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valikor

Someone posted another "how many characters do you know" test. I took it once and got 850.

Certainly I have started to see plenty of patterns in the characters, and can identify a lot of the radicals. But my knowledge is fairly limited. I knew, for example, that 舌 is a tongue, but not until just now (I'm looking at a list of radicals) did I know the pronunciation is she2. I'd have to look through the characters to figure out whether this is useful for identifying phonetic components in other characters.

Likewise, I've certainly noticed that 饱,包,跑 have similar pronunciations, but didn't know (until looking at a radical chart) that they all share 勹, which is bao1 (and also gives me the meaning of 包). So, I assume 勹 is the phonetic component of all those words.

But then I am not sure, because I always thought 导 shares a component with those words, and therefore it makes sense that they all sound similar. But, 导 doesn't have a 勹., but the other part is the same (I have no idea what the other part actually is, just that it's common).

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chrix

OK, just some comments:

1. 舌 is quite an important character in itself, so in my view this has nothing to do with learning radicals, but with learning characters.

2. 包: I don't think it's that essential to search for the "true" phonetic component, the characters you listed all have 包 as their phonetic component, for me, whether 包 can be broken down further is not that important. So I would look for components in characters that can easily be broken down like 飽 抱 刨 胞 etc.

3. 导: this is where it helps looking at traditional characters: it's 導, and there you can instantly see the phonetic component is 道

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Gharial

Hi again Valikor!

In my humble opinion:

Where can I find a Chinese radical frequency list? The particularly frequent radicals among the 189 CASS are given in a list in the ABC C-E Dictionary (Desk or Pocket edition, not Comprehensive, which I'm not yet familiar with - that apparently has switched to using the Kangxi 214, which makes sense I suppose), but you should be able to get a rough idea from looking in whatever dictionary's radical index and noting which radicals have columns and columns (if not pages and pages) of characters listed under them. Then, books like Hadamitzky & Spahn's Kanji & Kana have charts and/or info that indicates the most frequent radicals and the positions they usually occupy in a character.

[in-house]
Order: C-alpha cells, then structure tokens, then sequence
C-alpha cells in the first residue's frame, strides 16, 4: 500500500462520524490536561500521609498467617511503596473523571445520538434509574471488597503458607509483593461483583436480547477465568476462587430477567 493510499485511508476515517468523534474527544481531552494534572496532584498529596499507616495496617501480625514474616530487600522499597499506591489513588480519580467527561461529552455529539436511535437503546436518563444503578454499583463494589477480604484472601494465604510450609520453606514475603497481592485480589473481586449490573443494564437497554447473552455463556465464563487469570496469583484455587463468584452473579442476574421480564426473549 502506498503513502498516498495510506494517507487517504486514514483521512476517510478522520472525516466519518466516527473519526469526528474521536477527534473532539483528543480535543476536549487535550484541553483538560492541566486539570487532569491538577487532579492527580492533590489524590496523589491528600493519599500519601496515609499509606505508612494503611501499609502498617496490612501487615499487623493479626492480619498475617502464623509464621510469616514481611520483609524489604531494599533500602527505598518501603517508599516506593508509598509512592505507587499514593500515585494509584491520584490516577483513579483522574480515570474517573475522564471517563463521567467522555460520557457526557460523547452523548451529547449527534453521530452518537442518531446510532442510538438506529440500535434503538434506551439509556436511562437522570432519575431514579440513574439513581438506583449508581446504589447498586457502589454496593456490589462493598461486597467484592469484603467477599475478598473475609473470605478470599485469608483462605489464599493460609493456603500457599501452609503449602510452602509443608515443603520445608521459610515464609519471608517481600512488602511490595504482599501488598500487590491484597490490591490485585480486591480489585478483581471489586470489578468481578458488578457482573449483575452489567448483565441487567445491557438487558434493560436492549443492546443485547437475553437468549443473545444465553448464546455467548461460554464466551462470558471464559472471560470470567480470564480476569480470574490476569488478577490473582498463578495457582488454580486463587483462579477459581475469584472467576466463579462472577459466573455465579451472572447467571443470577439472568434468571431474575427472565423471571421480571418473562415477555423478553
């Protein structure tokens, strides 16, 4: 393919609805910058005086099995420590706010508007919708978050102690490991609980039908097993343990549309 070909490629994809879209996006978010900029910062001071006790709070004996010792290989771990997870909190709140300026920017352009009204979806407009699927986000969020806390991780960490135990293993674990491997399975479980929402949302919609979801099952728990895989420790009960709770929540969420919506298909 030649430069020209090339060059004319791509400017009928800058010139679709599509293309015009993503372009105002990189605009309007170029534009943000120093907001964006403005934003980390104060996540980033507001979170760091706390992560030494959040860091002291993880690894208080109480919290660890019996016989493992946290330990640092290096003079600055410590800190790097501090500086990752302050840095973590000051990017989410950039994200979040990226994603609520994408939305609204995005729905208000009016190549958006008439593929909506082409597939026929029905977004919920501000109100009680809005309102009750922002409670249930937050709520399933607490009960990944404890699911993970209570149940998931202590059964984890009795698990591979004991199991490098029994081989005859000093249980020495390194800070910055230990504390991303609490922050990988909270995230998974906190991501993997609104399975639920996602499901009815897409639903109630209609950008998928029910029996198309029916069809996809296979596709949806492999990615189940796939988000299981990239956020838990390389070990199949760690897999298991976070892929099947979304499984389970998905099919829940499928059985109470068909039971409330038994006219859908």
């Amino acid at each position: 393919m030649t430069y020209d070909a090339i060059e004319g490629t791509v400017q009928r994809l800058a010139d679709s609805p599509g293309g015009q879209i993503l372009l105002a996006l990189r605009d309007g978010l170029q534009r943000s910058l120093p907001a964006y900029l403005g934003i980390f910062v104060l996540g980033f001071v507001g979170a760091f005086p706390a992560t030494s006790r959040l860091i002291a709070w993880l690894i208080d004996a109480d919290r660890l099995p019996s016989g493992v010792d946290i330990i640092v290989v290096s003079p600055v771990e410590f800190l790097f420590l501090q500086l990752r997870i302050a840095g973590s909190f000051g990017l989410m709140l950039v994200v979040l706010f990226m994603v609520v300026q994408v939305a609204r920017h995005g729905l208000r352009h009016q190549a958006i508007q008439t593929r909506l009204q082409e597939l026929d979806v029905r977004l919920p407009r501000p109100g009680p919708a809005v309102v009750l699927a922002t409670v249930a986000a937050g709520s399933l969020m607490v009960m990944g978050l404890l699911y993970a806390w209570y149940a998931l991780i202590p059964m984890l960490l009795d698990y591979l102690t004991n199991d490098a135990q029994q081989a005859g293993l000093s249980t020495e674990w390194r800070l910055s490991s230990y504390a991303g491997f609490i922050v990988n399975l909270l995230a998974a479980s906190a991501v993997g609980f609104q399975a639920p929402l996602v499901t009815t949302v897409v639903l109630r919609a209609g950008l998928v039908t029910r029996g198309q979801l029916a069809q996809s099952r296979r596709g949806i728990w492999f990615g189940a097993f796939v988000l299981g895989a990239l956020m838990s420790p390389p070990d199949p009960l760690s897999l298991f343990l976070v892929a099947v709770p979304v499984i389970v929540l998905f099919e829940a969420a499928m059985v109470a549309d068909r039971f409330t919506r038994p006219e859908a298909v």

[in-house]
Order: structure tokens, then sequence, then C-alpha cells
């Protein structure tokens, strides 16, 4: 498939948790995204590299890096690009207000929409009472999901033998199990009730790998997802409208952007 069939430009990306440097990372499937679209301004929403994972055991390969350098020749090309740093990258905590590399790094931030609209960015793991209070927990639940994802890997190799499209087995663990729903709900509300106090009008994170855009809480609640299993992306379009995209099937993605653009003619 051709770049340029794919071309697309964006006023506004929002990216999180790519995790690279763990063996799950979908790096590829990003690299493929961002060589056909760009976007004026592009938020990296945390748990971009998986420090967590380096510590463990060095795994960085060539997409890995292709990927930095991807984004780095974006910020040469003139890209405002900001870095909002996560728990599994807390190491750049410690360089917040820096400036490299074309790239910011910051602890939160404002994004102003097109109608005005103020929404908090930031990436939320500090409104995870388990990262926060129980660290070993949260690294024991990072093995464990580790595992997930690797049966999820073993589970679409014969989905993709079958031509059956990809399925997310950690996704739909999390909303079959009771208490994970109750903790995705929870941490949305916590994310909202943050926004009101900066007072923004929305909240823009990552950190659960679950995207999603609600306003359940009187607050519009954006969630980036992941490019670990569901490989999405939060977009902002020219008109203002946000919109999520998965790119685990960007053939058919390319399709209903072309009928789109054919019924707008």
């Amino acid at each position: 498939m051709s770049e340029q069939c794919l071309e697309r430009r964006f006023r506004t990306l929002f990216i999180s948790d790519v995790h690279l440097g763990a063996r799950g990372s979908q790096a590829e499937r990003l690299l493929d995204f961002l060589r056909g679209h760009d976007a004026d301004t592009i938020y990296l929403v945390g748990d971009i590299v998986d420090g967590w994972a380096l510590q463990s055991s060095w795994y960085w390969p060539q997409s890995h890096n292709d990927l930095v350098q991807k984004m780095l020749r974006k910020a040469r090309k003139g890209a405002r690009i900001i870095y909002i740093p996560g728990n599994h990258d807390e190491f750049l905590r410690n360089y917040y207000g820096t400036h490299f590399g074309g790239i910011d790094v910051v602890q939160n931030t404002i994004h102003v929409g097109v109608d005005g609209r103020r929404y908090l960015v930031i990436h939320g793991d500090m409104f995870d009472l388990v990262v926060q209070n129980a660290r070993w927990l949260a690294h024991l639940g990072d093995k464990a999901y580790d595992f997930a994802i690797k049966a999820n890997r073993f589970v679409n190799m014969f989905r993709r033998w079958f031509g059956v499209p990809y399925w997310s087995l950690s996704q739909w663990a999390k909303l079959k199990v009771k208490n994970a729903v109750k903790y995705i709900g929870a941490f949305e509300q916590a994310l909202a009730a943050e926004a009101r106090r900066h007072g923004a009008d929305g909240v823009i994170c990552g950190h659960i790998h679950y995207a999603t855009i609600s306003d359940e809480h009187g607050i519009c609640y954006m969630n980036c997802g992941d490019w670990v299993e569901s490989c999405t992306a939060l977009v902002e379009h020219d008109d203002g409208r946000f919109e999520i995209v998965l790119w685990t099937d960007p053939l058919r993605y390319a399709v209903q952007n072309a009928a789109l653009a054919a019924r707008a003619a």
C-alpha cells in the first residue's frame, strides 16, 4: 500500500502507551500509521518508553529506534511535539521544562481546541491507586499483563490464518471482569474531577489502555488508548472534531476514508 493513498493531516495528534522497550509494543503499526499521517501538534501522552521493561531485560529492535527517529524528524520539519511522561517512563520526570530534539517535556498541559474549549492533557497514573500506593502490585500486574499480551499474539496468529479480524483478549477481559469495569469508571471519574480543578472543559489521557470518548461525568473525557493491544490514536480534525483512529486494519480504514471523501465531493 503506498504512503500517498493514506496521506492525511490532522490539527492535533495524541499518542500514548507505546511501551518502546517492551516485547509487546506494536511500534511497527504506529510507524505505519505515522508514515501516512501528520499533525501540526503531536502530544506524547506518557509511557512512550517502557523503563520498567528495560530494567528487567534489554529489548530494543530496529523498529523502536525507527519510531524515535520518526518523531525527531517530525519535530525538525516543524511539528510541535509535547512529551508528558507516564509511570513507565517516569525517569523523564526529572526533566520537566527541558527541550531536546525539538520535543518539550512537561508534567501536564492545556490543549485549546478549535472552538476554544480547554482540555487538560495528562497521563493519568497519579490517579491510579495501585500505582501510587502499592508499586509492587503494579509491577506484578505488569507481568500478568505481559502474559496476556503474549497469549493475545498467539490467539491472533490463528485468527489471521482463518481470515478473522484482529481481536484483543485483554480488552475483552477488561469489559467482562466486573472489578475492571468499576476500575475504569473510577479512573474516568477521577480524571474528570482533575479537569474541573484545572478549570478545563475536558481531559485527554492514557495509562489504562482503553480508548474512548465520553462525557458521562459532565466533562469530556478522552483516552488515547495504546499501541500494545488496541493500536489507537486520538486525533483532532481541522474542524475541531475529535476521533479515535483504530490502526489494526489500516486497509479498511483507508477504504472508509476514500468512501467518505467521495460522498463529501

Should I learn the radicals which are just strokes? Yes, you should definitely learn the forms of at least the strokes that can serve as radicals (e.g. only a mere five radicals, radicals 1-5, in the CASS 189-radical system), because they are usually the means by which the remaining radicals are arranged (according to each radical's first stroke-type) in the radical chart, and the means also by which the residues of characters are arranged (according to each residue's first stroke-type) in the radical/character index; plus, doing so will help you learn to count strokes generally and correctly (and the stroke-type rule is applied recursively i.e. in terms of sub-arrangements of items that share the same first, and then second, and then also third etc stroke-type). Be aware that native Chinese dictionaries tend to use what is effectively the zha2 札 stroke method (which is basically the CASS 1-5 radical-strokes' ordering, but with CASS 1 having moved from 1st to 4th place) to arrange and sub-arrange their items. There is a bit more about all the above sort of stuff here: http://www.chinese-forums.com/index.php?/topic/23782-third-sort-in-langenscheidt-dictionary . As for the remaining, non-radical strokes, search for 'CDL Wenlin Wiki' on Google to dig out some useful pdfs.

Are any stroke(-radical)s used as phonetics? I'm not aware of any strokes counting as phonetics, except perhaps in the case of the prototypical form for CASS 5 i.e. 乙 acting as the simplified phonetic in the characters 亿 (億), 忆 (憶), and 艺 (藝) (not sure about 呓 (囈)!), which are all pronounced yi4, but then, CASS 5 also happens to be the character 乙 yi3 (meaning that we can't then really view it as a phonetic stroke!). This stuff is sort of covered in the gifs I've posted here: http://www.chinese-forums.com/index.php?/topic/31003-guide-to-simplified-radicals/ . (Note in the first gif that the "fastwind" symbol indicating that yi3 is an independent character comes before any mention of phonetics).

Which radicals should I worry about learning, and what should I learn for each one? Assign ("learn") at least an English name/label (mnemonic? In a "compositional", potentially "additive" sense) for each and every radical in at least the CASS 189 (it will then be an easy matter to learn the remaining ones in the Kangxi 214), and learn as much about each as you can - its position, and when a full-size independent character (which 127 out of those 189 CASS radicals can be) its pronunciation, meaning, possible alternative pronunciations/meanings, stroke order, traditional/complex forms, the compounds and phrases it enters into etc.

Chrix has answered your other questions pretty well. I guess you could do worse than look for answers on something like http://zhongwen.com/ re. the apparent bits and pieces of characters. (Actually, I've mentioned Harbaugh's work before, here: http://www.chinese-forums.com/index.php?/topic/23887-recurring-mistakes-when-writing-hanzi :wink:8):mrgreen:).

Edited by Gharial